And let’s be honest. Jesus wasn’t overly successful, productive, or accomplished. He didn’t work. He depended on benefactors to pay his way. And there’s just not much to go on a resume. Born in Bethlehem. A runaway at twelve. Baptized at thirty. Itinerant rabbi for three years. Dead at thirty-three. Resurrected three days later. What did he really do on a daily basis? 

For three years he showed up. He was present. He listened. He loved. He connected with people. He prayed. He was faithful and obedient. He told stories about life and finding meaning. He offered mercy and forgiveness. He shared meals. He was compassionate. He touched the hurting and broken places in people’s lives. He had a vision for a new life and a different way of being in the world. He offered hope. He pointed to a life beyond his own. He helped people connect with themselves, one another, and God. He didn’t do all that much, but he made a huge difference. In short, he was more fruitful than productive.

That’s how I want to live, don’t you? I want my life to matter. I want my life to have meaning. I want to give myself to what is worthwhile. I want to make a difference. I want to give priority to people and relationships. I want be deeply connected. I want to blossom and grow. I want to “be fruitful and multiply” (Genesis 1:28). 

And here’s the hard part about that kind of life. It comes only by removing the branches in our life that do not bear fruit and pruning those that do. Either way we’re going to be cut. And I wonder what that means for you today?

Look at your two lists again. What would it take to move more of your life to the second list, to move just one aspect of your life from productivity to wholeheartedness? What in your life today needs to be removed, cut away, released, let go of? And what needs to be pruned, tended, nurtured, and cared for?

*David Whyte, Crossing the Unknown Sea, 132.


  1. Thank you. It all rings so true. It felt like you’re reading my mind, or better say, heart. I’ve been blaming long Covid for the emptiness I’ve been feeling. I felt devoid of thought and feeling while suffering with it. Months on, I just can’t seem to shake this aloofness off. I just don’t know how to slow down the soul depletion.

    Thanks for reading.

    Liked by 1 person

    1. Estera, I am so glad to hear from you. I suspect that in some way the feelings you describe are both a symptom and a call. asking for something different. As I think about this in my own life I can see how productivity is sneaky and seductive. It’s not necessarily bad to be productive until it is, until we find our soul depleted. And then it is past time time to recommit to and be intentional about rediscovering my wholeheartedness. For me that means taking time to read, pray, be with my wife, get outdoors. All of which is easier said than done. But I also think that’s part of living into our resurrection, a new life.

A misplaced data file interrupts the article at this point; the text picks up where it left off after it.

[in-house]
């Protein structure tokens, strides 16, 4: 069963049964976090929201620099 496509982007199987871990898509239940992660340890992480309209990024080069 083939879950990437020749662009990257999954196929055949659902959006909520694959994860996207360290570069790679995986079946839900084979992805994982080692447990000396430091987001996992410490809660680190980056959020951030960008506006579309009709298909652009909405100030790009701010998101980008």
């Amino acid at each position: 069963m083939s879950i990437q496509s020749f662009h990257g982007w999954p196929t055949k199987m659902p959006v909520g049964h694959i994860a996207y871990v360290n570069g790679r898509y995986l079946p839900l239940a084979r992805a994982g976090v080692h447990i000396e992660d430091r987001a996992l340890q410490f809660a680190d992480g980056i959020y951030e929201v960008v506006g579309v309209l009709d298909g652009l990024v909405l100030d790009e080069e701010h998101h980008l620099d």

God’s peace be with you,


  2. Thank you Fr. Mike,
    Once more your sermon has helped me to see what is really important as my wife and I seek to minister and work in the divided Britain of today with its unhealthy nationalism and rising racism.
    God bless you for your faithful and consistent ministry, it has been such a source of sustenance to me over these past years. Thank you.
    Phillip(UK, Uganda, Zimbabwe and South Africa)

    Liked by 1 person

    1. Phillip, I am so glad the sermon was helpful. Thank you for reading my blog. I am grateful for your and your wife’s ministry. I pray God blesses you all and the work you are doing.

      Peace be with you,


  3. You may not have intended this for me, but your words were certainly written here for me tonight. You may not have expected this faithful reader to find herself in tears as she compared the life-taking to the life-giving lists of her life, but she is. Tears of regret and tears of defeat. Where do I begin? I feel trapped by what I must do to survive to keep on living a life that takes life from me. How to start over halfway through life??? It seems insurmountable.
    You have given me the gift of deep reflection here. As always. Thank you, Father Mike. I needed this message. Now to figure out where it is leading me.

    Peace be with you!


  4. Erika, thank you for you deep and honest self-reflection. I suspect that in some ways we are always starting over, making new beginnings. And the tears? What if they are baptizing you into a new life?

    God’s peace be with you,